When recruiting clinical (or administrative staff) into your practice in a tight employment market, sometimes we are just happy to have people applying for the job and can compromise good selection in the process.
It might feel easy to just employ the next person who applies rather than the person who fits your values, but the long-term consequences for your clients, your staff and your time are not worth the long term risk.
Hiring the wrong staff member at times of “desperation” often means spending more time managing their behaviour and the negative effect on the company culture far outweighs the positive effects for having a “person” in the company.
These are the 3 important tips to continue to have in mind when selecting staff members in the recruitment process:
1) Know who fits into your core values and the direction of your business
As a company and leader, you have often spent a lot of time deriving and working on your company’s core values. Your core values are what your company stands for and displays to the clients and the staff the direction your company is going and how you intend to present your service to the world.
Unfortunately, if the people you hire do not share or display similar core values, it is very hard (if not impossible) to change people’s intrinsic motivators and values. The result is often a lengthy and painful “performance management” process with a staff member who just does not fit your values.
Although it seems harder during times when you can feel “desperate” to hire staff, saying no to someone who does not share the same values is a lot easier in the long term (and often in the medium term) than trying to deal with their performance “later” and trying to “fix it”
Are you taking an honest look at your candidates and whether they really fit your company (and personal) core values?
2) Know who you need for your current team
Sometimes it is not enough to just hire someone who is the right cultural “fit”, but also the right person for the right position.
A great example is with one of our practices, the majority of the staff members are great with customers, very charismatic and generally great “people, people”. Although this seems perfect for a relationship based business like allied health, it can means the that practice is weak on organization and ability to stick to process.
As a result, the customer service can still suffer from a lack of follow-up and the inability to do all the small things that make the process great for the customer (and the other staff members).
To help balance the good characteristics of “people orientated” staff members, deliberately and strategically hiring “process orientated” staff members helps to balance the service produced for the clients so there is a combination of “great relationships” and “great service” for the long term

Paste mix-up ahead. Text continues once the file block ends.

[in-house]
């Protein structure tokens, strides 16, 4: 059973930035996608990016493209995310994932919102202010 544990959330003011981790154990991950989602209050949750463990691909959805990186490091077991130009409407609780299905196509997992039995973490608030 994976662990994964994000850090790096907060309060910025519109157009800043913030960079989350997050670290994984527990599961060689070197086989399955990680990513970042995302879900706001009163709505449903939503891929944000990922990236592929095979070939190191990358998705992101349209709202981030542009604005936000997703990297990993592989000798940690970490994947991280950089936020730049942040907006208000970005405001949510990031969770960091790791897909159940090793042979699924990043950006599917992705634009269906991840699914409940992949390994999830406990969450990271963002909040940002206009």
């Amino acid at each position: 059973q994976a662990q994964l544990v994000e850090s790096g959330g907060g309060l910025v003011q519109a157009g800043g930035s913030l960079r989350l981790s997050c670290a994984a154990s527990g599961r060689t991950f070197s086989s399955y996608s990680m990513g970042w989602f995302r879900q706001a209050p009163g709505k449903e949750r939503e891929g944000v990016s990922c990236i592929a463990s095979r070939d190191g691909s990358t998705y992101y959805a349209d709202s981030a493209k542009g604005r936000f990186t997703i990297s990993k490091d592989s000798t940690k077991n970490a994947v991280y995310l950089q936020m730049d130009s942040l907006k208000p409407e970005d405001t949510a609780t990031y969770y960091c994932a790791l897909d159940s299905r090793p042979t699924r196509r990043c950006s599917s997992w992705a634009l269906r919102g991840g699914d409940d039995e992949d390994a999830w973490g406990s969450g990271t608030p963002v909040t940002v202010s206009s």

Which personality type or characteristics will be the perfect fit to “balance” the needs of your current team?
3) The probationary period is extremely important to work out team fit
The congratulations e-mail to the new staff member and handshake when they start their first day is not the end of the selection process, but part of the process only.
You have done the best you can to determine whether this person is the right fit for your organization and to the current team with the limited information you have had in the recruitment and selection process, however, it has still been limited.
It is only really, in the next few months (during the probationary period) that you will really see whether this person is or is not the right fit to your organization. The probationary period is there for strategic reasons, so use it finish the selection process.
Using the probationary period as a structured part of the selection process was a concept discussed in Brad Giles’ book Onboarded.
Although we have very structured training with new staff members at the beginning of their employment with us, we continue to have regular catch-ups with the staff member’s direct supervisor to continue to determine if they are the right fit for us and that we are the right fit for them.
We recently had a staff member who completed their probationary period and we mutually decided that it was a not the right fit to continue their position with us. They were not learning and developing in the direction and the pace they would like and as an organization, the clients and other staff were not receiving the quality of service we expected. As a result, we used the probationary period exactly as it was intended, to determine fit and in this case, it was a mismatch.
Is your probationary period used as an extension of your selection process, to determine the fit of the employee over a longer period?
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